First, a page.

May 3 2015 Latest news:
Friday, August 8, 2014
Heavy rain and flash floods have wreaked havoc across part of the region with firefighters being inundated with calls in West Norfolk and Cambridgeshire.
Norfolk Fire and Rescue Service have been called out to more than 40 flood-related incidents in the west of the county since 5.20pm and are still dealing with most of them.
There are currently ongoing incidents in Emneth, Beachamwell, East Winch, Upwell, Downham Market, King’s Lynn, Marshland St James, Elm, Wisbech, Ten Mile Bank, Walpole St Peter, Three Holes, Necton, Swaffham and East Walton.
Three properties on South Green, Terrington St Clement were flooded and firefighters used pumps to remove the water after being called to the incident just after 6pm.
A fire crew from King’s Lynn used a light portable pump and submersible pump to remove water after being called to reports of flooding at Hollycroft Road, Emneth at 5.20pm.
Fire officers have been assessing flooding at Isle Bridge Road, Outwell while officers have given advice about flooding at Three Holes this evening too.
Earlier today 500 shoppers had to be evacuated from Tesco, part of a riverbank collapsed and many roads flooded within minutes of torrential rain hitting March.
At about 2pm, Tesco took the “unprecedented” decision to evacuate its Hostmoor Avenue store, with staff wheeling some customers on trolleys to their cars.
Cambridgeshire highways engineers and Fenland District Council’s Street Scene were sent to the bank to manage the situation, and people were warned to stay clear of the site.
Houses all over the town were affected by the floods. On Dartford Road, people were frantically trying to pump water, which in some instances was six to eight inches high, from their gardens. There were also reports of flooding on Alpha Street, Gresley Way, Boundary Drive and Green Street.
Even the police station was affected, with a fire crew pumping water out of its basement.
Group Commander Ryan Stacey, from the Cambridgeshire Fire and Rescue Service, said: “We have received a high volume of calls in Cambridgeshire this afternoon relating to flooding.
“Between 1pm and 5.30pm, Combined Fire Control received more than 115 calls relating to flooding incidents in the county. A majority of these were for the March area.
“We are prioritising calls and sending crews and pumping equipment to those who are identified as a risk to life.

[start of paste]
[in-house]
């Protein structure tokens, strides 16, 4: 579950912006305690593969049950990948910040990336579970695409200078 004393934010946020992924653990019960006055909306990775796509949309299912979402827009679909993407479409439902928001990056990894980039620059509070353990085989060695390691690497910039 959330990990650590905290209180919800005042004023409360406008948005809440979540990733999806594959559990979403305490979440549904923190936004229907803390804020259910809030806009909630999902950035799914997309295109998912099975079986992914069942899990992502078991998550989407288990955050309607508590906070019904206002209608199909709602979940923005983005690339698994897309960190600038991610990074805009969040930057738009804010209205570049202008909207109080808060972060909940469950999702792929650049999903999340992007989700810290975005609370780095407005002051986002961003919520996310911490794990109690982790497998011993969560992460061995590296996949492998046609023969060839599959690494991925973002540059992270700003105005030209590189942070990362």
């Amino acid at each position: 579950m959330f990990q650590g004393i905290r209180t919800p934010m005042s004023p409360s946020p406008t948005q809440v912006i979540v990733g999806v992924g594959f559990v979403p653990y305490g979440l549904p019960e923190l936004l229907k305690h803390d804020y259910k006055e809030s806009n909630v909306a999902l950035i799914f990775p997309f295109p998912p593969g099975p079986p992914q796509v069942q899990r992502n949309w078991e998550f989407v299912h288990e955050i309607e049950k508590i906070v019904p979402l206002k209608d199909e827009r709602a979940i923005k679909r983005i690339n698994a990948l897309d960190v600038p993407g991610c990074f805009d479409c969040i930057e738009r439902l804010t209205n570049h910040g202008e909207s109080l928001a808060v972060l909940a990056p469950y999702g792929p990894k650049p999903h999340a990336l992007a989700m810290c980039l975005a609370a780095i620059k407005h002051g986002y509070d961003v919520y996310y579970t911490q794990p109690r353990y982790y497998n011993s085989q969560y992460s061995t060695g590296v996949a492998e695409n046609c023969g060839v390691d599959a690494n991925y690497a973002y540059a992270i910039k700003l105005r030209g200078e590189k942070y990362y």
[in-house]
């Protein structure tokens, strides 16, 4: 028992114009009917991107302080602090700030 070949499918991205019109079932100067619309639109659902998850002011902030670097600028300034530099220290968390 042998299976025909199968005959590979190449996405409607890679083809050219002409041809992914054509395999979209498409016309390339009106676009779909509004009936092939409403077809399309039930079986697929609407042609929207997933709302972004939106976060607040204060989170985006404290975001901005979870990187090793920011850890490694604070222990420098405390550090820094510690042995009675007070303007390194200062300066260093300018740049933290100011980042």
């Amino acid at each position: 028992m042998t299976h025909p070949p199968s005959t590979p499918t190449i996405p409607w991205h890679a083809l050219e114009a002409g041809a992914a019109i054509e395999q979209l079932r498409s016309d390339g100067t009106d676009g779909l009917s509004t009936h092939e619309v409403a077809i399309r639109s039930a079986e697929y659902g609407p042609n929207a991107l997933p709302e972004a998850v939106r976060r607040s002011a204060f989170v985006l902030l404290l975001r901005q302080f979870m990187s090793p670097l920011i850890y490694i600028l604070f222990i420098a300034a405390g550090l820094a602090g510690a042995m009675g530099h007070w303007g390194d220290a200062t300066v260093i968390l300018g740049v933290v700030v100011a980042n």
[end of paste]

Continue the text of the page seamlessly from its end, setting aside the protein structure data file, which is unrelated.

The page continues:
“We have seven crews currently in the March, Doddington and Wisbech St Mary areas, assisting with evacuating residents, salvaging and pumping water out of homes. The exact number of properties affected cannot be confirmed but we understand that we are assisting currently at least 60 properties.
“If you do not need to visit or pass through this area, then we would ask you to avoid it.
“We have also received calls to reports of flooded properties in the areas of Bar Hill, Toft, Oakington, Caldecote, Swavesey and Rampton.
“This is a very busy time for all of our staff so once again, please only call 999 if there is an immediate risk to life.
“If you think your property is affected by flooding then turn off your electricity supply and prepare to move belongings from the ground floor.
“During this kind of weather we would also urge motorists to drive slowly and carefully, and allow extra room to slow down and stop.
“Don’t try to drive through standing water - as well as the water damaging your car, there may be hazards under the water you can’t see. If you see a sign to say that the road is closed due to flooding, remember that the sign is there for a reason. Don’t try to drive through or you might get stuck.”
The Met Office have issued a yellow warning of rain which is in force for East Anglia and southeast England as well as northern England and much of the Midlands.
Rainfall totals of 20-30mm are likely in a short space of time, perhaps exceeding 50mm very locally, whilst other locations within the warning area may see very little.
There is the potential for severe weather over much of the UK during Sunday as a depression tracks over, or close to, the UK.
Do you have photos of the flooding? Email firstname.lastname@example.org